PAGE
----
Pear Genomics

  • Toshiya Yamamoto
  • Elisabeth Chevreau
Part of the Plant Genetics and Genomics: Crops and Models book series (PGG, volume 6)

Pear, like the other pip fruit species apple and quince, belongs to the sub-family Maloideae in the Rosaceae, sharing a basic chromosome number of x = 17 which indicates a polyploidy origin. The genus Pyrus is believed to have arisen during the Tertiary period in the mountainous regions of western China. Dispersal and speciation is believed to have followed the mountain chains both east and west (Rubzov, 1944; Zeven and Zhukovsky, 1975). Wild pears can be found in the entire Eurasian zone. In Europe they are mostly Pyrus communis L. subsp. pyraster (L.) and in the Caucasus, P. caucasica (Fed.) Browicz. These pear trees produce small fruits of variable characteristics, which were probably picked and preserved dried by early humans. Domestication occurred from the better-fruited trees. As for apple, grafting played a key role in the diffusion of improved genotypes in Central Asia and in Eastern Mediterranean area. According to Hedrick et al. (1921), European pear culture was well established in Greece and cultivars with distinct names were propagated as early as 300 B.C. Oriental pears, which arose independently, were also grown in China for more than 2000 years (Kikuchi, 1946).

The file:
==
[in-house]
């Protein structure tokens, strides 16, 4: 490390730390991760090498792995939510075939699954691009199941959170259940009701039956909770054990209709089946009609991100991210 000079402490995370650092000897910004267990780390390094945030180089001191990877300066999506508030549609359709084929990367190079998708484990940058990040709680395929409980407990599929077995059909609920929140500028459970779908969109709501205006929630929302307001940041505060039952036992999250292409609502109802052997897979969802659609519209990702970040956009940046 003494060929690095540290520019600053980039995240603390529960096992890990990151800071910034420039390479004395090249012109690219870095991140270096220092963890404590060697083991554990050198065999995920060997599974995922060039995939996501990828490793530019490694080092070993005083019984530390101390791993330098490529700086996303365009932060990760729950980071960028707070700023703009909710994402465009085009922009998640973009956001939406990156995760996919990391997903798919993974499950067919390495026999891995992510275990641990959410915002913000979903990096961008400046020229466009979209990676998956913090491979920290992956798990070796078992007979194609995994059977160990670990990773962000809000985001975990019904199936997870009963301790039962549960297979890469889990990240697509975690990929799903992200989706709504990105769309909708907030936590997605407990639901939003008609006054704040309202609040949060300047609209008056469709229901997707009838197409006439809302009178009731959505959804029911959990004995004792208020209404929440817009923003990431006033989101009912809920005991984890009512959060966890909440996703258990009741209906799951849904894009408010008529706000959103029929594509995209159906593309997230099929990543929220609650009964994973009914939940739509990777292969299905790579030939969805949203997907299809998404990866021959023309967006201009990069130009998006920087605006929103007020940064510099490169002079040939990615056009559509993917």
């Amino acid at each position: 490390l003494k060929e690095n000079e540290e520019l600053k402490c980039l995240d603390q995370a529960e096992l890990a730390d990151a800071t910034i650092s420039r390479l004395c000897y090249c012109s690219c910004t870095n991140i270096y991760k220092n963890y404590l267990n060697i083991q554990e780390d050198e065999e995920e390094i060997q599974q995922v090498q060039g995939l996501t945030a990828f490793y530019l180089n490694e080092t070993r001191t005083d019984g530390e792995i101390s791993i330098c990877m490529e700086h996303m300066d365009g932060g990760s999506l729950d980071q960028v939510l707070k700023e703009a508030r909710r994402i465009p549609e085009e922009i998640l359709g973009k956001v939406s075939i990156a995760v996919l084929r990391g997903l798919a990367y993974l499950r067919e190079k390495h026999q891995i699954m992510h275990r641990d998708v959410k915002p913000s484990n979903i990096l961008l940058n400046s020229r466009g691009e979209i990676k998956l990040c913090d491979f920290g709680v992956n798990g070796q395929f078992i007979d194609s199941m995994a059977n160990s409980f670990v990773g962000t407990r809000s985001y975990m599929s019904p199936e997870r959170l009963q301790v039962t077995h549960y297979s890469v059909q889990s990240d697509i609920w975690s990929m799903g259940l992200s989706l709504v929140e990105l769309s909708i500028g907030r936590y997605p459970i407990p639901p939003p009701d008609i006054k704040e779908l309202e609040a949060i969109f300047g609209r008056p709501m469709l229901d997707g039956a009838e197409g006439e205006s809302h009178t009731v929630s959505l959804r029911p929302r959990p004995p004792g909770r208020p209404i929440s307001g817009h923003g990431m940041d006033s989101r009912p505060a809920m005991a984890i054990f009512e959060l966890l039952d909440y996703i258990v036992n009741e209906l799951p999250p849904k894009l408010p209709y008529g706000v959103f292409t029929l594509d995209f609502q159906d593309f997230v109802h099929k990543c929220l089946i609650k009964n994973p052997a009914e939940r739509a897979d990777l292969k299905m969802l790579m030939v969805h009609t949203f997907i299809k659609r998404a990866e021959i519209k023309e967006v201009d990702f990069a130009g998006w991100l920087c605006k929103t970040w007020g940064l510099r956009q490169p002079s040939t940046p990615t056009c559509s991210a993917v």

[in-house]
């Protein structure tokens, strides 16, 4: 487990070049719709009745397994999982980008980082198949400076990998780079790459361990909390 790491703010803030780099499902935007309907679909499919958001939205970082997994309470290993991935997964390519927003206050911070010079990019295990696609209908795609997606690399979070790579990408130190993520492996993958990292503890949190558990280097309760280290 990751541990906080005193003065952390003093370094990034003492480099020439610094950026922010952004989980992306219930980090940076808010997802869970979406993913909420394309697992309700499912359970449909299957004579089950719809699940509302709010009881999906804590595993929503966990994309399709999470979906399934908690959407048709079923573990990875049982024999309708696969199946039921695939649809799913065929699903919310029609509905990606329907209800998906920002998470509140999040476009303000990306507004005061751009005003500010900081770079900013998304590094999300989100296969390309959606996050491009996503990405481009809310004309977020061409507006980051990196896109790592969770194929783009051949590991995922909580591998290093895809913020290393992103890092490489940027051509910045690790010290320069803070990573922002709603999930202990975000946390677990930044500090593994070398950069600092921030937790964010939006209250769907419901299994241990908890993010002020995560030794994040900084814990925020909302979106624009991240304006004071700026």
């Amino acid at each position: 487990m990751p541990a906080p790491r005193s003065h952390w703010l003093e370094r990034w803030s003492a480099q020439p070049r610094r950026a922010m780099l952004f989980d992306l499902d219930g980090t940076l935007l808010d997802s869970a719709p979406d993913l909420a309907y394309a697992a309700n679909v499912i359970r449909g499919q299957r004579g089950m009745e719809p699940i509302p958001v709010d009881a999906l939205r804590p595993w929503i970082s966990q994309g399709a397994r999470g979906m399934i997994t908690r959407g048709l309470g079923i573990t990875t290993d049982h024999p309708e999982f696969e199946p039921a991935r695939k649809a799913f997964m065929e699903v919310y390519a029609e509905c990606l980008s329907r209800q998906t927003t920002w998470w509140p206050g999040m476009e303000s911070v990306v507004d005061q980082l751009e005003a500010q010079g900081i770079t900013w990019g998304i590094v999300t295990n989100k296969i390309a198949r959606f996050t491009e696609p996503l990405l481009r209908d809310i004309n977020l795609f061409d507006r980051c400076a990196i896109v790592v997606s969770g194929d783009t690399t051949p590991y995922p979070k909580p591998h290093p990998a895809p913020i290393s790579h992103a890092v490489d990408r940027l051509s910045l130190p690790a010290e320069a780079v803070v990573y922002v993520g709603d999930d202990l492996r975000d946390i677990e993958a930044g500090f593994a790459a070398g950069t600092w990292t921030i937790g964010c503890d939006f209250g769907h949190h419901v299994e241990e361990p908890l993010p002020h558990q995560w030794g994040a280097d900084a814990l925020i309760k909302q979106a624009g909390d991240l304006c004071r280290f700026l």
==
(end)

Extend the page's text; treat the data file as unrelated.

Linkage Group Fire Blight Japanese Pear Pear Cultivar European Pear 
These keywords were added by machine and not by the authors. This process is experimental and the keywords may be updated as the learning algorithm improves.


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Copyright information

© Springer Science+Business Media, LLC 2009

Authors and Affiliations

  • Toshiya Yamamoto
    • 1
  • Elisabeth Chevreau
    • 2
  1. 1.National Institute of Fruit Tree ScienceTsukubaJapan
  2. 2.UMR- 1259 (GenHort), INRA-INH-Université d’Angers, INRAFrance

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